Lungworm

Lungworm (Angiostrongylus vasorum) has been present in the UK for some time in South West England and Wales however recent years have seen a spread of the disease. This is thought to be due in part to global warming, increased number of foxes living in urban environments and the lessening of use of slug pellets.

The adult worms live in the heart and lung arteries of dogs and foxes. The females release eggs which are carried in the bloodstream and lodge in the small blood vessels in the lungs, these are then coughed up and swallowed they are then passed in the dog/fox’s faeces and eaten by slugs and snails. Dogs and Foxes then eat the slugs or snails, the larvae are absorbed from the gut into the bloodstream where they end up in the heart again. This process takes about 2 months in total. Dogs can get infected by accidently eating slugs and snails, for instance when they eat grass (some are very small) there is also some thought that they could be infected by snail trails or eating/rolling in fox faeces ,then grooming themselves.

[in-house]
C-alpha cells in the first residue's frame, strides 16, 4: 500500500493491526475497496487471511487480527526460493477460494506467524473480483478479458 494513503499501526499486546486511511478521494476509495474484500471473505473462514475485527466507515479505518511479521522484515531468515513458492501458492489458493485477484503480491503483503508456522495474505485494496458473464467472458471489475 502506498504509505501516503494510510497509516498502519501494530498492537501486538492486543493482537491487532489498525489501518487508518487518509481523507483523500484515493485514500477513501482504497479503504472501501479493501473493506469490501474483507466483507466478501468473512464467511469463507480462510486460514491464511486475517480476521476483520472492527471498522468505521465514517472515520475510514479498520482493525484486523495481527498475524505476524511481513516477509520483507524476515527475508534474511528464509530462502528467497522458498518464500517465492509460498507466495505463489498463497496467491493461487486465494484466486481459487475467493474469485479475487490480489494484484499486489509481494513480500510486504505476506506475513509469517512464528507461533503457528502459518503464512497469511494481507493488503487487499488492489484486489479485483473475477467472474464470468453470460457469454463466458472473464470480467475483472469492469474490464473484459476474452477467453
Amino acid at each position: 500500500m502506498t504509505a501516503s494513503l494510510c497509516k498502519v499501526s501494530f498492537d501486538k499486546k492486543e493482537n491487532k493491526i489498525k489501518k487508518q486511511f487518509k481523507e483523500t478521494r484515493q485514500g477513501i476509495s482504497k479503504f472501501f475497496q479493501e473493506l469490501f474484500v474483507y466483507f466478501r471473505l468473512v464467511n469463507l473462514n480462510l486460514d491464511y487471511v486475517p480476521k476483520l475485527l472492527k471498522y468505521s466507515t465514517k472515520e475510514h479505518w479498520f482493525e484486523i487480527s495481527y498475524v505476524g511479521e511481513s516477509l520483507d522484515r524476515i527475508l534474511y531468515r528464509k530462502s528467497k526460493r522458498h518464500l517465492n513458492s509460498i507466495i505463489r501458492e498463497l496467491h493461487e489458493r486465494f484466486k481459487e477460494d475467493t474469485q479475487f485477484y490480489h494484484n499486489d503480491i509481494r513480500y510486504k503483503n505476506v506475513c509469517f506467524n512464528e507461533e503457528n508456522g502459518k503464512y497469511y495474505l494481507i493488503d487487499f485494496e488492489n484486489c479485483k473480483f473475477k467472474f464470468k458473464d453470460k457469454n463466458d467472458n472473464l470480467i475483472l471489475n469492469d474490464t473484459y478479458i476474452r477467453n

Some dogs that are infected may appear quite normal, it depends on the individual dog. Symptoms can include coughing, breathing problems, intolerance to activity, weight loss and loss of appetite. However, signs of illness are often not seen for months or years after infection when symptoms are chronic. More rapid changes in health can be seen if the worms go to other organs in the body such as the kidneys or the brain. If lungworm is left untreated it can prove fatal, do not delay in taking your dog to see a veterinarian.

Lungworm is just one of many types of worm that can be prevented by using a regular effective worming product. Lungworm cannot infect humans though other types of worm can. Please consult your veterinarian to gain advice of appropriate treatment, not all wormers treat or prevent the condition

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